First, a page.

Identification, Images, & Information
For Insects, Spiders & Their Kin
For the United States & Canada
Clickable Guide
Moths Butterflies Flies Caterpillars Flies Dragonflies Flies Mantids Cockroaches Bees and Wasps Walkingsticks Earwigs Ants Termites Hoppers and Kin Hoppers and Kin Beetles True Bugs Fleas Grasshoppers and Kin Ticks Spiders Scorpions Centipedes Millipedes

Calendar
Upcoming Events

Discussion, insects and people from the 2018 BugGuide Gathering in Virginia, July 27-29

Photos of insects and people from the 2015 gathering in Wisconsin, July 10-12

Photos of insects and people from the 2014 gathering in Virginia, June 4-7.

Photos of insects and people from the 2013 gathering in Arizona, July 25-28

Photos of insects and people from the 2012 gathering in Alabama

Photos of insects and people from the 2011 gathering in Iowa

Photos from the 2010 Workshop in Grinnell, Iowa

Photos from the 2009 gathering in Washington

TaxonomyBrowse
Info
ImagesLinksBooksData

Species Argiope trifasciata - Banded Argiope

Argiope trifasciata - female spider - Argiope trifasciata - male Argiope - Argiope trifasciata - male Arigope Trifasciata - Argiope trifasciata - female Banded Argiope - Argiope trifasciata - male Black and yellow spider - Argiope trifasciata Argiope species? - Argiope trifasciata Orb Weaver? - Argiope trifasciata
Classification
Kingdom Animalia (Animals)
Phylum Arthropoda (Arthropods)
Subphylum Chelicerata (Chelicerates)
Class Arachnida (Arachnids)
Order Araneae (Spiders)
Infraorder Araneomorphae (True Spiders)
No Taxon (Entelegynae)
Family Araneidae (Orb Weavers)
Genus Argiope
Species trifasciata (Banded Argiope)
Other Common Names
Banded Garden Orbweaver
Banded Argiope
Synonyms and other taxonomic changes
Explanation of Names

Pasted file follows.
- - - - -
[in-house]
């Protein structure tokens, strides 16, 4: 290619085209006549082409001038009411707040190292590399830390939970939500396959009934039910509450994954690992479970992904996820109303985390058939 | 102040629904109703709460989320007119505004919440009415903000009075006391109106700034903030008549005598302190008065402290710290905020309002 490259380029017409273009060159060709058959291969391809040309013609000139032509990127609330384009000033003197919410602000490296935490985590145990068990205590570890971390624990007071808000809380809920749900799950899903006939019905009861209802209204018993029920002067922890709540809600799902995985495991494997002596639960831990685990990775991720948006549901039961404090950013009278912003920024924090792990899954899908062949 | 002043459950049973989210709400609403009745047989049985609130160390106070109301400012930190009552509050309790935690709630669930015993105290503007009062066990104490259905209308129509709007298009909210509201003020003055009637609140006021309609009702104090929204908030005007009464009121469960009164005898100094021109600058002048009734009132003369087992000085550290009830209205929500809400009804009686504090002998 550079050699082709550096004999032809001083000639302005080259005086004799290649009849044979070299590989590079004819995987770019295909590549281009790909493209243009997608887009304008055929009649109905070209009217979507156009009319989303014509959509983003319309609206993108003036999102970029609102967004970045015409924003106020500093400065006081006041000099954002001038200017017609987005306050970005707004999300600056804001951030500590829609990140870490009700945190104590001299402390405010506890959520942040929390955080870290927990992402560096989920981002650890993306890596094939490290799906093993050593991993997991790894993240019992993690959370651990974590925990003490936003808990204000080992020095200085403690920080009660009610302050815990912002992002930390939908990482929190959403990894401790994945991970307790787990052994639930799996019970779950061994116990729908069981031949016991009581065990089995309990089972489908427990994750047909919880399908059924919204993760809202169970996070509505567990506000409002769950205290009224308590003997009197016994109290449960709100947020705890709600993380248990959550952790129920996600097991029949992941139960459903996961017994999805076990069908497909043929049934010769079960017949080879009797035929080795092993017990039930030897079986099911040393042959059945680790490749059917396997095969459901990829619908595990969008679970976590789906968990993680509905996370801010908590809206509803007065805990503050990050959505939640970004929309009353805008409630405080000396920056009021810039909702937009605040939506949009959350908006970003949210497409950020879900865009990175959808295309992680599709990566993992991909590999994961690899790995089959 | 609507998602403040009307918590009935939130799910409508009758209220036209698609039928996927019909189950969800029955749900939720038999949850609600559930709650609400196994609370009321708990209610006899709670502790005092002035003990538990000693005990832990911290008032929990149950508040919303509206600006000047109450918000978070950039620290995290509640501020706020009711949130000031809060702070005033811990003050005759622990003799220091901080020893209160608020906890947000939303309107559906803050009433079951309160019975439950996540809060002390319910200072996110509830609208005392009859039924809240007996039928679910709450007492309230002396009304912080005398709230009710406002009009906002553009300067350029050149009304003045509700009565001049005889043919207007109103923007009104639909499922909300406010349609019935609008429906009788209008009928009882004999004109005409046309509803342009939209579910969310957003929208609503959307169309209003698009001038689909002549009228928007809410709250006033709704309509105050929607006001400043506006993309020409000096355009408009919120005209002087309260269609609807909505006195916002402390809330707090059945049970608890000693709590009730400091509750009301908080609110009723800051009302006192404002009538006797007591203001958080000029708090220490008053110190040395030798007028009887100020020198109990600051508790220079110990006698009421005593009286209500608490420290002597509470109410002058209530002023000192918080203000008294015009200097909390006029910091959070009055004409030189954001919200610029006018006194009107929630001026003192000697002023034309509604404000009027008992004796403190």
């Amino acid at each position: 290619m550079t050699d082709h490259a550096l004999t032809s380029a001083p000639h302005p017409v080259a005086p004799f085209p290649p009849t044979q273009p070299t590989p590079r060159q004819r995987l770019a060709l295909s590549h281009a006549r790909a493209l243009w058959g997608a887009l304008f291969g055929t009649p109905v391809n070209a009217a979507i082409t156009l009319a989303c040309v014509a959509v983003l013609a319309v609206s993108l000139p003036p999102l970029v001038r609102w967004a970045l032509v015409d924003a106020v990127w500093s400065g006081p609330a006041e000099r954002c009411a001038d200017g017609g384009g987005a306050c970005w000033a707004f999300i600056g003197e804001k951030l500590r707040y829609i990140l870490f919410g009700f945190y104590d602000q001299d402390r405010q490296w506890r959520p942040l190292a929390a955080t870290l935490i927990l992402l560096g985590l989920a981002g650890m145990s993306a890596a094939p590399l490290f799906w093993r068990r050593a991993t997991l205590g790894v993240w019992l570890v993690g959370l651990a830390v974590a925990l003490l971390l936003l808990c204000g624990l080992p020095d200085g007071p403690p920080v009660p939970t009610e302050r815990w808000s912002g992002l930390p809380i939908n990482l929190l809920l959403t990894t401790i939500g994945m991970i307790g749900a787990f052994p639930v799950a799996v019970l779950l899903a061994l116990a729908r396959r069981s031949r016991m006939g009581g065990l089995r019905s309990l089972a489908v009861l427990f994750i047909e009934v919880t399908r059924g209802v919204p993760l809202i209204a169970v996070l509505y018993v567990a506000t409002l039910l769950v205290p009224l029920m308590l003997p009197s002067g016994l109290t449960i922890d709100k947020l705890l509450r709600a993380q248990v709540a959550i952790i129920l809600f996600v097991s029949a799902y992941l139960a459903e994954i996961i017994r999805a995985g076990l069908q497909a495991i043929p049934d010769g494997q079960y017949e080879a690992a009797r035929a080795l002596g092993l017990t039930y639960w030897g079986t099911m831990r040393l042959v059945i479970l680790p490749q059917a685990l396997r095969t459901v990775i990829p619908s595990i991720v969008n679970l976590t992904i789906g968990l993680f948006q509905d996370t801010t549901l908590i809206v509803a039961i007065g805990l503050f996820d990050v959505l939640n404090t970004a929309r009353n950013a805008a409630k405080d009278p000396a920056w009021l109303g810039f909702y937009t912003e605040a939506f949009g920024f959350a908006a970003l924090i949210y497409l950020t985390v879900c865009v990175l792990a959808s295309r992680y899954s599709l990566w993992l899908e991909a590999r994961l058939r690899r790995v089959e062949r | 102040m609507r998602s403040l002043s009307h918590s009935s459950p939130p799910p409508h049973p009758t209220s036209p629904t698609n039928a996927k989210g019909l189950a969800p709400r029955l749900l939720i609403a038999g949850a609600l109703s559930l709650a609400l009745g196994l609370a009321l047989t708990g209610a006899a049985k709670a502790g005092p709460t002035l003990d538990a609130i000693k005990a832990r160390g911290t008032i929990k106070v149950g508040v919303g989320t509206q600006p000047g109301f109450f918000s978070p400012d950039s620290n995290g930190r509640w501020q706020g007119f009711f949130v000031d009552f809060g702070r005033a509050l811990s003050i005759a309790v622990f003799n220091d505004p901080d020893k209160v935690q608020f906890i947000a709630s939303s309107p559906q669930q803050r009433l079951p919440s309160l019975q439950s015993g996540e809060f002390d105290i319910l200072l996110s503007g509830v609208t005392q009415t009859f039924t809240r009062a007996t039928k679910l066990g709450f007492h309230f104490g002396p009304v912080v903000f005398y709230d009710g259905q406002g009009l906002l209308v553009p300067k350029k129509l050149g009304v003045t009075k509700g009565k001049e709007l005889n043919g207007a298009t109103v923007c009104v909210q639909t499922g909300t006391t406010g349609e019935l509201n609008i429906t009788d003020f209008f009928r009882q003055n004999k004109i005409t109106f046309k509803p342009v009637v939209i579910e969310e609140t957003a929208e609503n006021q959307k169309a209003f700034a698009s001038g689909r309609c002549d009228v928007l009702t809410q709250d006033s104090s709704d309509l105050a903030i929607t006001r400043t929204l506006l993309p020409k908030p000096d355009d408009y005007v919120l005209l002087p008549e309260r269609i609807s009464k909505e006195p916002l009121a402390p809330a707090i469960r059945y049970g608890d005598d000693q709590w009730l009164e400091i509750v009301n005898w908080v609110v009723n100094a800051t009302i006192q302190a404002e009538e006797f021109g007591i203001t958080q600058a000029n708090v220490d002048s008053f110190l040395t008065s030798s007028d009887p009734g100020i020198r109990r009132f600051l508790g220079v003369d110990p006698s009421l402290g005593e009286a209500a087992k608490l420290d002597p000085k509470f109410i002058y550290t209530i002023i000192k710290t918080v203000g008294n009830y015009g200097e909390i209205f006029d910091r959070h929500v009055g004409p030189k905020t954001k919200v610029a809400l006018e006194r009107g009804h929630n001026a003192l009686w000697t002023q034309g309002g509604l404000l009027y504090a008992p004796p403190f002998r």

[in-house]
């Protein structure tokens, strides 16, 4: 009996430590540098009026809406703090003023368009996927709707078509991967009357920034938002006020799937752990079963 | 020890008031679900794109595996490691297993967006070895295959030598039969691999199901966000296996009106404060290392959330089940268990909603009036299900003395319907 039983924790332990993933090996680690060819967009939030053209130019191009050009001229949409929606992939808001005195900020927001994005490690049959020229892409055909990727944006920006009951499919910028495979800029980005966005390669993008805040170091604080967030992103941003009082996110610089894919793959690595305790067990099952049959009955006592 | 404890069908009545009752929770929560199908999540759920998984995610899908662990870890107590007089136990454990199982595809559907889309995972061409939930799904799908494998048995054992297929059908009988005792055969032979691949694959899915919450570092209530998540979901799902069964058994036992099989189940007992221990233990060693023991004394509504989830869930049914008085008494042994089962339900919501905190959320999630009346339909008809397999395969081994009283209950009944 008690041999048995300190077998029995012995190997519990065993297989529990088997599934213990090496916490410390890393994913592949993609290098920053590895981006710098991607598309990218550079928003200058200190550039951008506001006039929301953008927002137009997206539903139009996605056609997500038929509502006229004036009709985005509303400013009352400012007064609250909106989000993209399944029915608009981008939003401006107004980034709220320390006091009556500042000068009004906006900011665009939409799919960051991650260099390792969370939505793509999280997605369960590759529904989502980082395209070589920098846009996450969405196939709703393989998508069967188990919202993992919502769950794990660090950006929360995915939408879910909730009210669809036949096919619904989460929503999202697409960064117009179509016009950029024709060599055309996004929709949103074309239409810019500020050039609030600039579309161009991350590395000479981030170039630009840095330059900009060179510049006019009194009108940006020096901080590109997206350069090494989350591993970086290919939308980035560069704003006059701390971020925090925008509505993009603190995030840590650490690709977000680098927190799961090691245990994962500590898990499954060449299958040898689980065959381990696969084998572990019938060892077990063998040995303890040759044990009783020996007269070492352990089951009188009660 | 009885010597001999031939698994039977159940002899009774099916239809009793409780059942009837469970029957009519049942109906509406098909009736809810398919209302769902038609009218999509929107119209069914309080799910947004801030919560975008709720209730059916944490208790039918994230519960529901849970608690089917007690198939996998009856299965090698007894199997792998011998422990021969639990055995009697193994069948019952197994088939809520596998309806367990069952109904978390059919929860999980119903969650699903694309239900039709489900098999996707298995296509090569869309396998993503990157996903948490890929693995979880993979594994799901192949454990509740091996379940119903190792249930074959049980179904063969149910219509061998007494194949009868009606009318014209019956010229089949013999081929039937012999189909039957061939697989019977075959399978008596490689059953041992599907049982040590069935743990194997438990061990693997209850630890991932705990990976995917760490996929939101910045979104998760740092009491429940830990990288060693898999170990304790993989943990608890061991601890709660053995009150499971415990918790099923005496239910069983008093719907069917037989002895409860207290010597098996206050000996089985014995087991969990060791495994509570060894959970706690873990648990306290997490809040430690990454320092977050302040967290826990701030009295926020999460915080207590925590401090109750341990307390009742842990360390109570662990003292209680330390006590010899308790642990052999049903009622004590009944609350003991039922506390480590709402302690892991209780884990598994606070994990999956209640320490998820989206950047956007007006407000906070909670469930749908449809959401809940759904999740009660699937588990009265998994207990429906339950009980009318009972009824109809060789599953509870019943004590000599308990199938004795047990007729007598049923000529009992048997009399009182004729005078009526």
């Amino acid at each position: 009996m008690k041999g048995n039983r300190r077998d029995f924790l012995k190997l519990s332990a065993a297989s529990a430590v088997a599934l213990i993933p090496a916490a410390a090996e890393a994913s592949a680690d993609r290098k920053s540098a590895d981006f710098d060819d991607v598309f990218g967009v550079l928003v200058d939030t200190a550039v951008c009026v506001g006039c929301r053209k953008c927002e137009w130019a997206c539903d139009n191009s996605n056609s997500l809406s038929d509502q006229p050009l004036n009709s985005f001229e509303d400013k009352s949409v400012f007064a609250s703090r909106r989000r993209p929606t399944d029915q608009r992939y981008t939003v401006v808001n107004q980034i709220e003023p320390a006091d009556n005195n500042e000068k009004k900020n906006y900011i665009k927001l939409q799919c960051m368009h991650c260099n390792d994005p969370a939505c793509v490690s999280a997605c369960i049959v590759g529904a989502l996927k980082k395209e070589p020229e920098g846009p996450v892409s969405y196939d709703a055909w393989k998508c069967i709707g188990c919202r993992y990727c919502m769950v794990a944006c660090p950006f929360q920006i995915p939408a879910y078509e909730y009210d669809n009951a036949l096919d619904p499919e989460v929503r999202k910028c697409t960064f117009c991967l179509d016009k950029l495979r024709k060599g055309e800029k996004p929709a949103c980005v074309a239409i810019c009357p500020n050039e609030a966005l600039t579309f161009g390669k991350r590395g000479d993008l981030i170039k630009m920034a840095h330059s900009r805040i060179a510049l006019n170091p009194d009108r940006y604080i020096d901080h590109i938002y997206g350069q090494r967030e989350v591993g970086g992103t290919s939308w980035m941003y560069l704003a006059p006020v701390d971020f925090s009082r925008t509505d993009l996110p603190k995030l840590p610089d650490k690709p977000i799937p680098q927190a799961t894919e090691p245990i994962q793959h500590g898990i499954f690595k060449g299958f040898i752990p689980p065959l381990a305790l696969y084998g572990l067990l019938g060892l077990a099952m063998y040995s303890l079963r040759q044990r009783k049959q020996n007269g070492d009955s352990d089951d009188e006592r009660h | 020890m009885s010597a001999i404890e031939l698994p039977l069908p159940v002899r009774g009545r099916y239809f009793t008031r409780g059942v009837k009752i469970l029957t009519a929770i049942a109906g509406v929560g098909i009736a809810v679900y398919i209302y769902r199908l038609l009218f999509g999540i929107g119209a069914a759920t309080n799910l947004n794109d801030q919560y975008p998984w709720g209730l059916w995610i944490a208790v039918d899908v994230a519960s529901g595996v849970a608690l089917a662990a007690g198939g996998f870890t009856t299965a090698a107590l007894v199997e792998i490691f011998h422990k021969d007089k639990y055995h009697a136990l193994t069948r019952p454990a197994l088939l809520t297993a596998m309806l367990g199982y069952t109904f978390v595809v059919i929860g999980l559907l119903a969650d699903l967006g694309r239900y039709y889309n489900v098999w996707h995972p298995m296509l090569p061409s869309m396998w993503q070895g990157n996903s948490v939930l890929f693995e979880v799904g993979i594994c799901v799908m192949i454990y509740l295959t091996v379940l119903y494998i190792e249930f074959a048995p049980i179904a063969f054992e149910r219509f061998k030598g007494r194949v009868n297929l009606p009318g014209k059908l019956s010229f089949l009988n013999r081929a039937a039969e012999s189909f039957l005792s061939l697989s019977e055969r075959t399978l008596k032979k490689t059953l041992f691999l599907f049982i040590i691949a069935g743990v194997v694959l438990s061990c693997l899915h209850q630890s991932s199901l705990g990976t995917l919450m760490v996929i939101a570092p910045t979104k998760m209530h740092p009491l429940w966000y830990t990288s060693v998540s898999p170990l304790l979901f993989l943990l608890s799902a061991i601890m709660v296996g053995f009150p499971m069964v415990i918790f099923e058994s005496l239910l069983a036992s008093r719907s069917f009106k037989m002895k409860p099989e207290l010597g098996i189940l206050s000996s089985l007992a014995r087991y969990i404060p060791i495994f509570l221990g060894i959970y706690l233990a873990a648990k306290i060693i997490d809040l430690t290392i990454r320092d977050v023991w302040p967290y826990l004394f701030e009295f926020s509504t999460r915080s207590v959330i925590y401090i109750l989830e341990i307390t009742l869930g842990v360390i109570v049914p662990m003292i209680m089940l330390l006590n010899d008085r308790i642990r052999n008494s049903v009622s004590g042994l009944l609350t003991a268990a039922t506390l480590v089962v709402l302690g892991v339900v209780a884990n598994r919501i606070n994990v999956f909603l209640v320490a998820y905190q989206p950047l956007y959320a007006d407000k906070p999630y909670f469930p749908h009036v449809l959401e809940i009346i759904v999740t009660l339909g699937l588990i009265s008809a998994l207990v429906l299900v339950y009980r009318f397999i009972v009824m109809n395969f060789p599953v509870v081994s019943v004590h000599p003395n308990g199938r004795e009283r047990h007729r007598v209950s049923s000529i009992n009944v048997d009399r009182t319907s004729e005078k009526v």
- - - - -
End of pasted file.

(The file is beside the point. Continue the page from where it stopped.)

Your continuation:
Argiope trifasciata (Forsskål, 1775) (or Forskål (1))
Latin: "three-banded", from tres- "three" + fasciatus- "enveloped in bands, swathed"
Size
Body length 15-25 mm (female), 4-6 mm (male)
Identification
Pale yellow, carapace has silver hairs, abdomen is striped in silver, yellow, and black. Abdomen is more rounded (tapered rearward) than in Argiope aurantia, does not have notches and humps as in that species. Legs are spotted. Stabilimentum of web is similar to that of Argiope aurantia, but less prominent.

Females:


Male:


Juveniles:


Egg Sacs
Range
Throughout United States and southern Canada, plus many other countries around the world. Possibly introduced to North America. (ref?)
Habitat
Open areas, old fields, etc. with tall grass. Webs tend to be more hidden than those of aurantia, and the preferred habitat is said to be drier.
Season
mostly: July-Nov (BG data)
Life Cycle
Egg sac may contain more than 1000 eggs. It is about 18 mm in diameter and is shaped like a cup or a kettledrum, not spherical, as is that of Argiope aurantia.
Print References
Kaston, p. 139, fig. 346 (2)
Marshall and Edwards, pp. 40-41, color photo (3)
Jackman, p. 76, plate P10 (4)
Internet References
Texas Entomology - Mike Quinn, 2008
Works Cited
1.Catalogue of Texas spiders
Allen Dean. 2016. ZooKeys 570: 1-703.
2.How to Know the Spiders
B. J. Kaston. 1978. WCB/McGraw-Hill.
3.Florida's Fabulous Spiders
Sam Marshall, G. B. Edwards. 2002. World Publications.
4.A Field Guide to Spiders and Scorpions of Texas
John A. Jackman. 2002. Gulf Publishing.